2. Great article great comments Fi.
    Really enjoyed this – poor Helen. I feel for her.

  3. This is good – almost uncanny how similar it is to current trains of thought in my own life.

    I believe it was Hans Ruesch’s book ‘Slaughter of the Innocent’ that discussed the strange phenomenon that cats are a favourite subject of the most violent and cruel forms of vivisection (science experiments performed on live creatures), and how that links back to medieval religious superstitions.

    To zero in on one point, learning about narcissistic personality disorder was a breakthrough moment for me. A year ago I stumbled across a reference to it on a feminist website and noticed with growing shock that the experiences other women described with their NPD family was almost identical to my own experiences over the last decade. I can’t share identifying details but suffice to say it’s been a living hell. I can testify that it is life-destroying being the scapegoat for a religiously-inclined narc. I’m the one stuck getting psychotherapy to repair the damage while the narc goes on undiagnosed and unchallenged to do anything about it. (As my own psychologist told me, NPD is one of the worst conditions to diagnose because NPD patients are extremely difficult to help.)

    A common thread on NPD victims support groups is how toxic Christianity becomes in the hands of a narc. Pentecostalism in particular seems to give a narc the space to be extra-special because they can hear from God and speak on His behalf.

    They also seem to like legitimating violent and punitive forms of child rearing, which of course are widely promoted in fundie-Pente communities as “raising kids God’s way”. Certain types of Christian ‘education’ are a great place to scapegoat children, too. The Leaving Fundamentalism blog on Patheos has been really good for me to learn more about why some of my ex-Christian friends & family are so traumatised at the mere mention of school.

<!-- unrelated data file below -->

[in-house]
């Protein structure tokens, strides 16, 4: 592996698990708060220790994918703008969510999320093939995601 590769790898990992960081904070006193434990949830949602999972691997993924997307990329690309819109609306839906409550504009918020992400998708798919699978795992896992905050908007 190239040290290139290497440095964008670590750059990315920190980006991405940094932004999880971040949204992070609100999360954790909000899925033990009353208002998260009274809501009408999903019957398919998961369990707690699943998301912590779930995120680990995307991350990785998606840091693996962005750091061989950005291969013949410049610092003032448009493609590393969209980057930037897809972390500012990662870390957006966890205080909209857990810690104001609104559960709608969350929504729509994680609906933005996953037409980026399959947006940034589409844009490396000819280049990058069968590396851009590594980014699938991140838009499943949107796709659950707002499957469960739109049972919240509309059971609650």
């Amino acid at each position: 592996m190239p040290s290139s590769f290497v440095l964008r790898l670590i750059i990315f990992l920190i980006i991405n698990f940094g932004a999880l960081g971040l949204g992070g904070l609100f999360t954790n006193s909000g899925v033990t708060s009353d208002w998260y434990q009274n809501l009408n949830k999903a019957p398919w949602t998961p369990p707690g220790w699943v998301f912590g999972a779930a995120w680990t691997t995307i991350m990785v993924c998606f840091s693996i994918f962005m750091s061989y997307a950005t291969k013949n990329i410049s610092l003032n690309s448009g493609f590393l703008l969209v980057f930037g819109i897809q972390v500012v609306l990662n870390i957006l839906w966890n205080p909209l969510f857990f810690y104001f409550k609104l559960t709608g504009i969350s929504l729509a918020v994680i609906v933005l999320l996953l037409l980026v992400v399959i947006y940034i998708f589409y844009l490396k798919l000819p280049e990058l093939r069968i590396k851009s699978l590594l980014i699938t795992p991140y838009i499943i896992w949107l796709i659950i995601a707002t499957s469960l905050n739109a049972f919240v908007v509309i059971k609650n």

Thank you so much for writing this blog because there will be people out there who, like me, have been convinced they’re irredeemably bad and they need to know it was not their fault. They got caught in a predictable social role and the good news is that help is available for those needing to escape. (Sorry for the long comment… I tend to write too much about these topics on my own blog, too!)

    1. Thank you so much for your thoughtful and helpful comment, Fi. I think your observation about religious-inclines narc personalities is very poignant. When a disorder is disguised in religious garments the abuse becomes so devious as it has the “God Factor” attached to it. I think we will see a lot more research/writing on this subject in the future.

      1. I hope more research will be done, too. With the increasing awareness of religiously radicalised people engaging in terrorism, there will hopefully be more studies done to explore how fundamentalism operates.